Silicon - Personal Computer Album ReviewIn a world where our gadgets and devices open us up to an endless stream of novel sounds from around the globe and throughout history, it makes sense that there is sometimes more love and attachment for the machines than the people that made the music in the first place. And while Baby Boomers and Gen-Xers may wax nostalgic about seeing The Beatles on Ed Sullivan or saving milk money to buy Melvins’ records, music fanatics in the 21st century might be prone to ecstatics about their first iPod, Spotify playlists, Serrato decks, and Ableton controllers.

It’s to be expected, really, and not necessarily a bad thing. These gadgets are pretty amazing, after all, and immediate access to all of the world’s culture coming at us through glowing rectangular portals may be the most important cultural influence since the Renaissance.

Not everyone sees it that way, however. There have been almost too many commentaries on our hermetic digital isolation and the surveillance culture we are living in, found in everything from Oneohtrix Point Never’s sickly Vaporwave eccojams, to St. Vincent and the rigid plastic funk of “Digital Witness”, to the conceptual powerhouse that is Holly Herndon’s Platforms.

New Zealand-by-way-of-Hawaii producer Kody Nielson, aka Silicon, is not necessarily so wary, however, quicker to embrace and proclaim his love for the machines that fill his apartment. Personal Computer is a love letter to those consoles and keyboards.

“Never be lonely/ Personal computer/ Someone that’s listening/ Personal computer,” sings Nielson in a soulful falsetto, over square wave basslines of electrofunk, speaking to a laptop’s role as confidante, personal assistant, and sometimes even therapist (although self-diagnosing on the internet is always a bad idea). Nelson’s outlook is not blindly techno-utopian, however, as, in the same song, he sings about closing the curtains: closing off the outside world, surrendering to your own dreams, your own private universe.

“Cellphone” manages to transform the paranoia of surveillance culture into an 8-bit bounce house, while “God Emoji” predicts a future where our networks will take all our pain away, predicting our needs, comparing surfing the net to “flying into the sun”, sailing into the chorus “Don’t want to go out on a Saturday night,” over a Seinfeld bassline.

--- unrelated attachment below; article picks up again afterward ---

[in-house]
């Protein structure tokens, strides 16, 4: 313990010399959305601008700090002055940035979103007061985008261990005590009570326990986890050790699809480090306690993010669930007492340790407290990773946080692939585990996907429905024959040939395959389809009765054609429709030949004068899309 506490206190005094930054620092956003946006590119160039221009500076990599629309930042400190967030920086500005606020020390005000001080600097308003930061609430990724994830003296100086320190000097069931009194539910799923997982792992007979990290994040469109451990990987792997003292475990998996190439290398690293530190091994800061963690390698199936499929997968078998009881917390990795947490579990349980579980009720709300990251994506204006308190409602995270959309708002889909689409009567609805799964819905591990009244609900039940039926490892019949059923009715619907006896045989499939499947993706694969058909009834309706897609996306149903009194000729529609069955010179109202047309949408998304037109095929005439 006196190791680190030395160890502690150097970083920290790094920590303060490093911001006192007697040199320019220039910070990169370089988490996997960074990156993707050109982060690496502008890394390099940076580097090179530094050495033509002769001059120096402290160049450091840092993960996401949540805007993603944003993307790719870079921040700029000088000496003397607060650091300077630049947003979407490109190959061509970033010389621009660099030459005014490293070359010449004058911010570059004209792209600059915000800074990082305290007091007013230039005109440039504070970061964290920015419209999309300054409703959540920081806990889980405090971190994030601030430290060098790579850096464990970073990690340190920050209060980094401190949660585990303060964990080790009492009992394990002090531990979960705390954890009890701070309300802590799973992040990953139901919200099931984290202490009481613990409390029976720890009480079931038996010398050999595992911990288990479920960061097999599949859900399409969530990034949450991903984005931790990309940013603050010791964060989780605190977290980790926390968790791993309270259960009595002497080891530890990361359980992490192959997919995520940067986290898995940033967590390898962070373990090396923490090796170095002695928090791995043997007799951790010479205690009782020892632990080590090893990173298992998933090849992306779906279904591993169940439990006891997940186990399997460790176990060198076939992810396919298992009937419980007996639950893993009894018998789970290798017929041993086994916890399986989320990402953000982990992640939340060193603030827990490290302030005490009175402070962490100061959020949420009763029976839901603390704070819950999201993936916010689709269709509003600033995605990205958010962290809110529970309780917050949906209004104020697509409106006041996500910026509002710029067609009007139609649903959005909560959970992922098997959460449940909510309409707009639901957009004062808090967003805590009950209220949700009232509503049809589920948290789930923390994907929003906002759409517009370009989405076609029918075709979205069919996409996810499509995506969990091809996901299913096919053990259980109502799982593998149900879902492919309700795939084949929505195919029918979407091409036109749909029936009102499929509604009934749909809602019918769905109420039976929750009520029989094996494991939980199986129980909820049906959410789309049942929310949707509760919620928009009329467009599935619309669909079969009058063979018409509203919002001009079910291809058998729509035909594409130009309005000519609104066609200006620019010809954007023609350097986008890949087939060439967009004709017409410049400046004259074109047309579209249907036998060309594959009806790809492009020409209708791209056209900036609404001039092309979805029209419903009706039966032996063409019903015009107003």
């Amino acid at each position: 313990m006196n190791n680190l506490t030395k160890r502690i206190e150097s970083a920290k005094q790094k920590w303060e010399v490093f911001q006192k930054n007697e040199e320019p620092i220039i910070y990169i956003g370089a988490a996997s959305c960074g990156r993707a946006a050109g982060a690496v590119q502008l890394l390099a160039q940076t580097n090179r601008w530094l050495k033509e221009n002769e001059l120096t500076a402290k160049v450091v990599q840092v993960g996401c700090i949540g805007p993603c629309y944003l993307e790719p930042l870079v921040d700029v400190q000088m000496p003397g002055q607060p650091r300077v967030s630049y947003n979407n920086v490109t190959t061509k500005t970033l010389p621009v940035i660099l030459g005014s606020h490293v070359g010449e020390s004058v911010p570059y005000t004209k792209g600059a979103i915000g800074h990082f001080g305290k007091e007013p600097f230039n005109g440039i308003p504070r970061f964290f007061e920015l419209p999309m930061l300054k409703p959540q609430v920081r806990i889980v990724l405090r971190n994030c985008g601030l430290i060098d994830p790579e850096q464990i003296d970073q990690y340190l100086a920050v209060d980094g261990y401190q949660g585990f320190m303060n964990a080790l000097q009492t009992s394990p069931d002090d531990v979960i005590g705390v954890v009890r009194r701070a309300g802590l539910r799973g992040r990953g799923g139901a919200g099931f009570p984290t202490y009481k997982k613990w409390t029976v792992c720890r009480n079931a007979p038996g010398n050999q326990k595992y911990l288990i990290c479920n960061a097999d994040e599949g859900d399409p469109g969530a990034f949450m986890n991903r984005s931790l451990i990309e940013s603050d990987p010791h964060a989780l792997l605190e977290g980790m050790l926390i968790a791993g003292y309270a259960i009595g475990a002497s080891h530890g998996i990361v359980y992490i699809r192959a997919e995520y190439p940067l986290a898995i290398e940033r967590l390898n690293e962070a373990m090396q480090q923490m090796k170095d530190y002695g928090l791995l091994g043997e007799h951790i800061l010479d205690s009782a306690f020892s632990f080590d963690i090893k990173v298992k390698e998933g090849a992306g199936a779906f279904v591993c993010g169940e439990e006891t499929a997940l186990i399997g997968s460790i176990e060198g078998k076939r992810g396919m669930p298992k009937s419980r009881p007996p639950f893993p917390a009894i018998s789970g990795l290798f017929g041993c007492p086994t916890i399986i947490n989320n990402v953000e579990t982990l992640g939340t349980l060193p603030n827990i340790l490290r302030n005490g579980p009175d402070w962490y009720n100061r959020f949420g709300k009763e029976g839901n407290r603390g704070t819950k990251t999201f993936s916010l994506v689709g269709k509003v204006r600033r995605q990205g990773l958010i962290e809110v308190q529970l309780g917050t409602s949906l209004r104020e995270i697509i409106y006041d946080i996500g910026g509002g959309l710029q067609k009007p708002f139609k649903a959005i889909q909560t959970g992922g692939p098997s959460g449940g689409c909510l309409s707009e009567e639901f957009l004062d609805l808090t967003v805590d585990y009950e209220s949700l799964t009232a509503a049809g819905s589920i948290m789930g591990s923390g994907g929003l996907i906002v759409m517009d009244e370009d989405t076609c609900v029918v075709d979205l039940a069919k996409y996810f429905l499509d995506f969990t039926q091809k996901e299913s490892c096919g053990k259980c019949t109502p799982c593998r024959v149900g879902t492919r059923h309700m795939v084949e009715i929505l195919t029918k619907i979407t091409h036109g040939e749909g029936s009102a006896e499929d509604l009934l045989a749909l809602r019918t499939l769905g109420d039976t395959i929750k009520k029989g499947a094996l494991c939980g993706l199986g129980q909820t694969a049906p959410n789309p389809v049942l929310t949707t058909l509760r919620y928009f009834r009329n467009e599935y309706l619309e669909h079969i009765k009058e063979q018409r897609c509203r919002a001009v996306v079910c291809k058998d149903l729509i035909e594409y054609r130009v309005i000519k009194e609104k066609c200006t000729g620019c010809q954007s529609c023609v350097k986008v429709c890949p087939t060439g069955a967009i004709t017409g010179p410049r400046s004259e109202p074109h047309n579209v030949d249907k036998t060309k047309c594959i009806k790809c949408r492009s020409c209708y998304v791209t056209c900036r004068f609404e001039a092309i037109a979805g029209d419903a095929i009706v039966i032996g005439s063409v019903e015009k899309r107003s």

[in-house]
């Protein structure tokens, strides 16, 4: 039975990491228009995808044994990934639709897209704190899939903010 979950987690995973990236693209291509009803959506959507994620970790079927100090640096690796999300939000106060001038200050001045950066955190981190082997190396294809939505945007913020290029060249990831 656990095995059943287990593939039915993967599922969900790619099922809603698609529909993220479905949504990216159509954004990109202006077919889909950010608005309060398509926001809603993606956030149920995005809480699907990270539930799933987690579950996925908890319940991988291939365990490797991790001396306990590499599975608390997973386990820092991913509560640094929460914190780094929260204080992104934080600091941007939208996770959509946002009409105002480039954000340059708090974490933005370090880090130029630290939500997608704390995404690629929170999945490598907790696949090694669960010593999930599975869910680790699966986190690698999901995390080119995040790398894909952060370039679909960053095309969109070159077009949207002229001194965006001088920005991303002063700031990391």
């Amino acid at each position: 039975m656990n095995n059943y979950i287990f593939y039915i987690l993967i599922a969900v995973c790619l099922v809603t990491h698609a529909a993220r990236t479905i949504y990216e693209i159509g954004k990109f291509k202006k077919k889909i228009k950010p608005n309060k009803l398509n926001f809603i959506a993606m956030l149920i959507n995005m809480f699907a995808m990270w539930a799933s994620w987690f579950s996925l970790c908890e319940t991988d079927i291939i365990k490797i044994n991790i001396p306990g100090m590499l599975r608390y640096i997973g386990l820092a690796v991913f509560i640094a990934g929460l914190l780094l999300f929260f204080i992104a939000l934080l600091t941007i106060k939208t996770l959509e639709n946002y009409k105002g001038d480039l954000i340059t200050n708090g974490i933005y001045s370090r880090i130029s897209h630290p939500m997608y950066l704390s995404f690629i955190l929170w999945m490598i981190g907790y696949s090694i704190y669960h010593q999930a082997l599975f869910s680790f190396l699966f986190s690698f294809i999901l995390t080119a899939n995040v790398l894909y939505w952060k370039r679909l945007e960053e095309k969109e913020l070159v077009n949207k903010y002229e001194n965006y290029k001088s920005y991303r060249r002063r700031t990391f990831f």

This sentiment frames the main issue of Personal Computer. Terrabytes have been written about the dangers of isolation, how Netflix is killing live music, how Snapchat is replacing face-time. But let’s take a moment and look at this realistically, shall we?

There are untold dangers of spiraling into full-fledged introversion, never leaving the house, and only interacting with machines from the safe distance of social media. Social skills, like anything, need to be cultivated and exercised, lest they atrophy. The real world provides so many opportunities to be busted out of our comfort zones, to broaden our scope, and learn new things. Sometimes things will get raw and tense, and that can be good, too, if only to practice how to keep your cool when tensions are running high.

All of these things may be true, but it doesn’t make going out to see the one millionth crappy punk show, to drink overpriced watery beer, any less appealing.

Or let us consider the classic example of public transportation, where people love to criticize people’s lack of interaction and technological dependence. But is talking to some potential bigot or drug addict inherently better than having an enlivening conversation with a good friend halfway around the world, just because it’s IRL?

Of course, there are opportunities for miracles and wonder, through sheer serendipity, which you may miss out on, if you never look up the screen. The answer is, of course, to try and strike the balance, to find the best of both worlds.

Personal Computer is a continual reminder of what happens when we do. Although dealing with contemporary and futuristic themes, Nielson creates his networks with outdated, archaic synths and drum machines, that could’ve been on an early disco record or a Commodore 64 advertisement. Nielson records his synthpop meditations with minimal post-production and tweaking, capturing that elusive component in the meanwhile: soul. This is the soundtrack for introverted dance parties, for closing the blinds and getting low down. The music is tight, and the lighting is good. Perhaps you’ve got a friend over, or maybe you’re tele-conferencing with a confidante from the Eastern Block. You’ve got everything you need. You’re happy.

After all, we will go out — when the time is right; when the lure is compelling enough. If it’s not, we have good music and weird movies to watch. You’re going to have to try a little bit harder to get us out of the house.

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